These knives have an overall length of 18-inches, with 12-inches of that being blade and 6-inches being the handle. The blade is made of high-carbon steel that’s equipped with a saw-back for sawing wood and has a sharp blade edge. Although this knife didn’t come as sharp as we thought it would be, we were able to sharpen it up and notice that it held an edge well. This kukri’s handle is made out of Kraton rubber, so it’s easy to hold and won’t slip out of the user’s grasp while they’re using it. Overall, this knife weighs approximately 15-ounces, and it feels extremely well balanced.
This knife also comes with a nylon sheath that fits the blade well and is designed to keep the blade safe. Although most sheaths have problems keeping balanced when the kukri is in them, and they’re on a belt, we found that this sheath balanced better than most. All things considered, we feel that this was a great inexpensive kukri that we feel a lot of people are going to appreciate. It might not win awards for how it looks, and it does need to be sharpened before it’s used for the first time, but if the consumer keeps those things in mind, we think they’ll be happy with this knife.
A Guide To Genuine Kukri Knives
Buying a good kukri knife isn’t always an easy thing to do. There are dozens of different manufacturers cranking out these knives, and believe us when we tell you this, not all of them have their eye on quality. Therefore, we felt it was our obligation—no, our duty—to give our readers not only a rundown of the best kukri available but also give them a guide that will help them choose the one that’s suitable for them. This is that guide and we sincerely hope that it provides all of our readers with the information they need to buy a great kukri.
Step One: Consider The Blade’s Composition
The first thing the consumer is going to want to think about is what the blade of the kukri is made from. There are a lot of different materials used to make these knives, so the consumer shouldn’t assume that they’re all the same. For the most part, kukri knives are either manufactured with a carbon steel blade or with a stainless steel blade. What’s the difference between the two? Well, carbon steel is considered to be the best material for a knife, and as such, knives made with carbon steel are usually more expensive. Carbon steel offers the highest amount of sharpness because it holds an edge so well, but it tends to be a high-maintenance blade.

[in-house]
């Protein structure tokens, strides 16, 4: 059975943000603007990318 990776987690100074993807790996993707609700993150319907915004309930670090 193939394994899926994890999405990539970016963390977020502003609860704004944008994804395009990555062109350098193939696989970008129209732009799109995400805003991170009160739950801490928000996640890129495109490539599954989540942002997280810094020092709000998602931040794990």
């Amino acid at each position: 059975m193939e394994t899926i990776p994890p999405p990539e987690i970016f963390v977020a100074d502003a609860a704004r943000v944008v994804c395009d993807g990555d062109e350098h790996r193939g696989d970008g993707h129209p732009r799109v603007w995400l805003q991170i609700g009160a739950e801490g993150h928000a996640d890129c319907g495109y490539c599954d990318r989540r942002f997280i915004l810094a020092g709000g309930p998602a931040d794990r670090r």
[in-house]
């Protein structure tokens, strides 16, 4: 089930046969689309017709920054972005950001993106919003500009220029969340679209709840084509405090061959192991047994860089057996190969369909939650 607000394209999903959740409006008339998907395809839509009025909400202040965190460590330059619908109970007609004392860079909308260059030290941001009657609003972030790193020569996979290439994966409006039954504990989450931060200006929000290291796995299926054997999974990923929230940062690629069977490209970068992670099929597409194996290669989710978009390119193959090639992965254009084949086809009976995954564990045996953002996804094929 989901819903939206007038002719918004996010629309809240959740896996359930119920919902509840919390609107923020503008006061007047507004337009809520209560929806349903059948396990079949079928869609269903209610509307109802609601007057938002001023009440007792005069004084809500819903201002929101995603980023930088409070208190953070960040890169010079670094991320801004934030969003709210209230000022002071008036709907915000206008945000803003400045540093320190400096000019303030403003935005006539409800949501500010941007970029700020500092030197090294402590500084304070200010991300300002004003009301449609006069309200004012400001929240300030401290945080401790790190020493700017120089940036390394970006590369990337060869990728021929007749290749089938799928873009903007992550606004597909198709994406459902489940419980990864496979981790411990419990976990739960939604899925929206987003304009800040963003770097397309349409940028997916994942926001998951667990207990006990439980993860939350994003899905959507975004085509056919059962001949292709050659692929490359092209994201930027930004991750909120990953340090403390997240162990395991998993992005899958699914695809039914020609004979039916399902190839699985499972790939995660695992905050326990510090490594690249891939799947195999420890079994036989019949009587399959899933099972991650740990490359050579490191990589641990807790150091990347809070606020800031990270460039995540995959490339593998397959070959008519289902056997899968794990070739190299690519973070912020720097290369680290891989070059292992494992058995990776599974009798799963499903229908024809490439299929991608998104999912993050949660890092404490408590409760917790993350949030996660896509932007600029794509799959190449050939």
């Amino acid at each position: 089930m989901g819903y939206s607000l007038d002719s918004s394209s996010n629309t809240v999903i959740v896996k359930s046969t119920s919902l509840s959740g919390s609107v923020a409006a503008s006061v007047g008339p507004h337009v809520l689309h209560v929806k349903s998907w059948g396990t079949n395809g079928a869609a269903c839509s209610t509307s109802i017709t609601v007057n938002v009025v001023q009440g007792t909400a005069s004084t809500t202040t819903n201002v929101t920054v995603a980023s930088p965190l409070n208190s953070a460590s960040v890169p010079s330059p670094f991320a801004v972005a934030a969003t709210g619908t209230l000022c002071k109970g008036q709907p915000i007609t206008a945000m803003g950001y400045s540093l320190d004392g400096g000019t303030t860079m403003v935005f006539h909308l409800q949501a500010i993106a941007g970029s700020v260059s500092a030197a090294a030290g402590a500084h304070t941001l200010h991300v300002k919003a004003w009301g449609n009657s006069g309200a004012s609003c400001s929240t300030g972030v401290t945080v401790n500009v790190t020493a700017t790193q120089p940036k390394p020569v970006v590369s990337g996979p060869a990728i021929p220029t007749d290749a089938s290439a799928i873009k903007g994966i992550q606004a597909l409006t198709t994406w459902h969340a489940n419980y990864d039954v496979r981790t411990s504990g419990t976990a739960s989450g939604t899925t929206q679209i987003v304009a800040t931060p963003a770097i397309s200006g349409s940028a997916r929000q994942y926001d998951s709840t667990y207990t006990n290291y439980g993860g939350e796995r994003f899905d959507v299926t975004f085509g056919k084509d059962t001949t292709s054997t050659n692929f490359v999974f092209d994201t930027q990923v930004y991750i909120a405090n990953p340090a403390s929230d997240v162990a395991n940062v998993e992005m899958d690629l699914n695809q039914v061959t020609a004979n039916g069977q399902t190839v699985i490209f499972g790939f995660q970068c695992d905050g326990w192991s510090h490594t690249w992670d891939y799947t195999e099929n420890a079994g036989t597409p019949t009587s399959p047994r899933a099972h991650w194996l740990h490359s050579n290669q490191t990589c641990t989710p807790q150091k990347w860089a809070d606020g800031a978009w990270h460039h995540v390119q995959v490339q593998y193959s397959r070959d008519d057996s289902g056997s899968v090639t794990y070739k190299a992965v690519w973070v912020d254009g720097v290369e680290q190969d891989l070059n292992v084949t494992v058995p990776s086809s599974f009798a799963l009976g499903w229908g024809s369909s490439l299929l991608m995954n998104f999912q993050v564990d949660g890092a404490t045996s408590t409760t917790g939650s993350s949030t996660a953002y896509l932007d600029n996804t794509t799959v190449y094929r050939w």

What we mean is that the consumer needs to make sure that they properly take care of it. If they don’t, then it’s likely to rust. Stainless steel blades are not prone to rust, and they’re cheaper, but they tend not to keep an edge as well as carbon steel. Having said of all that, it’s up to the consumer which one they want and they should base it on what they’re using the knife for. If the consumer is working in wet or saltwater conditions, then they might opt for a stainless steel knife over a carbon steel one. It all just depends on the environment, and the job the knife is going to be expected to do.
Step Two: Choose Blade Shape & Size
The next thing the consumer is going to want to think about is the blade shape. Yes, we know that many people think that all kukri knives are the same, but that’s just not true. There are a variety of different kukri blade shapes. There are drop point, clip point, spear point, tanto, dagger point, and even sheep’s foot blades. Some of these knives are good for hunting, some for gardening, and some for digging and/or chopping. Most hunters are probably going to go with a drop-point kukri, while someone who is into outdoor survival or bushcraft is probably going to want to go with a machete-style kukri. The size of the blade is important as well. Since kukri can range in size anywhere from 10 to 20-inches, consumers have a lot of options when it comes to these knives. Once again, what the knife is going to be used for will inform the consumer as to what shape and size blade they’re going to need.
Step Three: Choose Full-Tang Blades
When the consumer is considering a knife, they should only choose the ones that are full-tang. Full-tang knives have their blades travel the entire length of the knife, and the handle is riveted onto this blade using alley or some other type of rivet. These knives are stronger and will hold up better than knives that don’t have a full-tang. Knives that only have half-tang, are likely to break where the blade is attached to the handle, so they should be avoided altogether. Full-tang is always the way to go, especially for a work knife such as the kukri.
Step Four: Consider Handle & Sheath
The handle is the next part of the knife that the consumer is going to want to consider. Some of the best kukri knives are equipped with wood or rubber handles, but certainly, other types of materials are used as well. Just be sure when choosing a handle that it’s well made and provides the grip needed for it to be safely wielded.
The sheath is equally as important. Without a proper sheath, the user would have to carry the kukri around with them. A sheath keeps the blade protected and makes sure it’s close at hand. Make sure that the sheath is made from quality material such as leather or nylon and has decent straps for attaching it to a belt.